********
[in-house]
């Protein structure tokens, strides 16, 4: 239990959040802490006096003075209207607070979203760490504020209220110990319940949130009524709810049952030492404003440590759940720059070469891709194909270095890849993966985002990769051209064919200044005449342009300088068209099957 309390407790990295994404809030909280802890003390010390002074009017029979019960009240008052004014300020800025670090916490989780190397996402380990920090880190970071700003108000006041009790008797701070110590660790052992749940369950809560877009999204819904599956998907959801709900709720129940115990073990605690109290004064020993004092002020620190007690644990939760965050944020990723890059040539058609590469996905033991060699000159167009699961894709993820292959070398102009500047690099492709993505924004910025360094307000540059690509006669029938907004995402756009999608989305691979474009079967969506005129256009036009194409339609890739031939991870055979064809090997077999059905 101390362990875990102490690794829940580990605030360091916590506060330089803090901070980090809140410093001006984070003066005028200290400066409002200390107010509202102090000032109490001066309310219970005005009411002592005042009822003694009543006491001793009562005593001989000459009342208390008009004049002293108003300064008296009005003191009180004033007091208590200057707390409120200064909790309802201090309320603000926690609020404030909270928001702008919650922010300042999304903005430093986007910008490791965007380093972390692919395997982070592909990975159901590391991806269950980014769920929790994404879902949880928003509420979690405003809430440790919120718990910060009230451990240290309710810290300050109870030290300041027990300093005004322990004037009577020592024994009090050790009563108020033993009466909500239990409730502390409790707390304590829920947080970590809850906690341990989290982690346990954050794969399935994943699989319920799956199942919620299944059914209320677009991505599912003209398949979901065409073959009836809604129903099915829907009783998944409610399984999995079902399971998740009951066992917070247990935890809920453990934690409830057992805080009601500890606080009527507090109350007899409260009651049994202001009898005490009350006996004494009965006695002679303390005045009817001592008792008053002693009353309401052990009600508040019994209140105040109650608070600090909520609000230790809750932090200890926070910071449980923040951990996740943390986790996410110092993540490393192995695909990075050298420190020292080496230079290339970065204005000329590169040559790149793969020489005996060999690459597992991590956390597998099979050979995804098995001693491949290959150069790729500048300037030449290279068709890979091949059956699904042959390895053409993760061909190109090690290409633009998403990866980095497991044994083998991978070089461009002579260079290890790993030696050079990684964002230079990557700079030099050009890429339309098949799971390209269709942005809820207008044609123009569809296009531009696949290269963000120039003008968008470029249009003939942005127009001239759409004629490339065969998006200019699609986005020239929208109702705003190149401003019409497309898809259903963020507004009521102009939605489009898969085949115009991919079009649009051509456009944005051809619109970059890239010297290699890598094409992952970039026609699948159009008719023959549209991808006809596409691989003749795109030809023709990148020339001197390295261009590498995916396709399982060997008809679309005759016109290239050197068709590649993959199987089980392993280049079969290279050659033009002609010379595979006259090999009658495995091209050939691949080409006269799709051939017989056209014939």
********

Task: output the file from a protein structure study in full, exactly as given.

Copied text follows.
[in-house]
């Protein structure tokens, strides 16, 4: 239990959040802490006096003075209207607070979203760490504020209220110990319940949130009524709810049952030492404003440590759940720059070469891709194909270095890849993966985002990769051209064919200044005449342009300088068209099957 309390407790990295994404809030909280802890003390010390002074009017029979019960009240008052004014300020800025670090916490989780190397996402380990920090880190970071700003108000006041009790008797701070110590660790052992749940369950809560877009999204819904599956998907959801709900709720129940115990073990605690109290004064020993004092002020620190007690644990939760965050944020990723890059040539058609590469996905033991060699000159167009699961894709993820292959070398102009500047690099492709993505924004910025360094307000540059690509006669029938907004995402756009999608989305691979474009079967969506005129256009036009194409339609890739031939991870055979064809090997077999059905 101390362990875990102490690794829940580990605030360091916590506060330089803090901070980090809140410093001006984070003066005028200290400066409002200390107010509202102090000032109490001066309310219970005005009411002592005042009822003694009543006491001793009562005593001989000459009342208390008009004049002293108003300064008296009005003191009180004033007091208590200057707390409120200064909790309802201090309320603000926690609020404030909270928001702008919650922010300042999304903005430093986007910008490791965007380093972390692919395997982070592909990975159901590391991806269950980014769920929790994404879902949880928003509420979690405003809430440790919120718990910060009230451990240290309710810290300050109870030290300041027990300093005004322990004037009577020592024994009090050790009563108020033993009466909500239990409730502390409790707390304590829920947080970590809850906690341990989290982690346990954050794969399935994943699989319920799956199942919620299944059914209320677009991505599912003209398949979901065409073959009836809604129903099915829907009783998944409610399984999995079902399971998740009951066992917070247990935890809920453990934690409830057992805080009601500890606080009527507090109350007899409260009651049994202001009898005490009350006996004494009965006695002679303390005045009817001592008792008053002693009353309401052990009600508040019994209140105040109650608070600090909520609000230790809750932090200890926070910071449980923040951990996740943390986790996410110092993540490393192995695909990075050298420190020292080496230079290339970065204005000329590169040559790149793969020489005996060999690459597992991590956390597998099979050979995804098995001693491949290959150069790729500048300037030449290279068709890979091949059956699904042959390895053409993760061909190109090690290409633009998403990866980095497991044994083998991978070089461009002579260079290890790993030696050079990684964002230079990557700079030099050009890429339309098949799971390209269709942005809820207008044609123009569809296009531009696949290269963000120039003008968008470029249009003939942005127009001239759409004629490339065969998006200019699609986005020239929208109702705003190149401003019409497309898809259903963020507004009521102009939605489009898969085949115009991919079009649009051509456009944005051809619109970059890239010297290699890598094409992952970039026609699948159009008719023959549209991808006809596409691989003749795109030809023709990148020339001197390295261009590498995916396709399982060997008809679309005759016109290239050197068709590649993959199987089980392993280049079969290279050659033009002609010379595979006259090999009658495995091209050939691949080409006269799709051939017989056209014939």